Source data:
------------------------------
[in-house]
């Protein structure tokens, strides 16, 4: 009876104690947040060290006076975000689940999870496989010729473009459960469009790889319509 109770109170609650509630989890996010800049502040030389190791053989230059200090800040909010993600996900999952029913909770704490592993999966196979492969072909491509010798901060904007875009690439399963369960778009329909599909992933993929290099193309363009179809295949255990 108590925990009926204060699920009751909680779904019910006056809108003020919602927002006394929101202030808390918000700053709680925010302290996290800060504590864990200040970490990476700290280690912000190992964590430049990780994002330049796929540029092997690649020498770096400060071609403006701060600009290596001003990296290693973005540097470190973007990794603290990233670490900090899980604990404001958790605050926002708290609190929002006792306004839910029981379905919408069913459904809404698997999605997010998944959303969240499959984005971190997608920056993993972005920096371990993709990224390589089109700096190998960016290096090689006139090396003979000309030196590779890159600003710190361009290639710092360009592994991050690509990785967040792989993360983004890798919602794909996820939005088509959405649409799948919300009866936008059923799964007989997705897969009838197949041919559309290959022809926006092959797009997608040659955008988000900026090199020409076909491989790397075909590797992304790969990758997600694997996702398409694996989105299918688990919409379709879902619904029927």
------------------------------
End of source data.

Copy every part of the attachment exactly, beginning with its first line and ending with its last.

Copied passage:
[in-house]
């Protein structure tokens, strides 16, 4: 009876104690947040060290006076975000689940999870496989010729473009459960469009790889319509 109770109170609650509630989890996010800049502040030389190791053989230059200090800040909010993600996900999952029913909770704490592993999966196979492969072909491509010798901060904007875009690439399963369960778009329909599909992933993929290099193309363009179809295949255990 108590925990009926204060699920009751909680779904019910006056809108003020919602927002006394929101202030808390918000700053709680925010302290996290800060504590864990200040970490990476700290280690912000190992964590430049990780994002330049796929540029092997690649020498770096400060071609403006701060600009290596001003990296290693973005540097470190973007990794603290990233670490900090899980604990404001958790605050926002708290609190929002006792306004839910029981379905919408069913459904809404698997999605997010998944959303969240499959984005971190997608920056993993972005920096371990993709990224390589089109700096190998960016290096090689006139090396003979000309030196590779890159600003710190361009290639710092360009592994991050690509990785967040792989993360983004890798919602794909996820939005088509959405649409799948919300009866936008059923799964007989997705897969009838197949041919559309290959022809926006092959797009997608040659955008988000900026090199020409076909491989790397075909590797992304790969990758997600694997996702398409694996989105299918688990919409379709879902619904029927």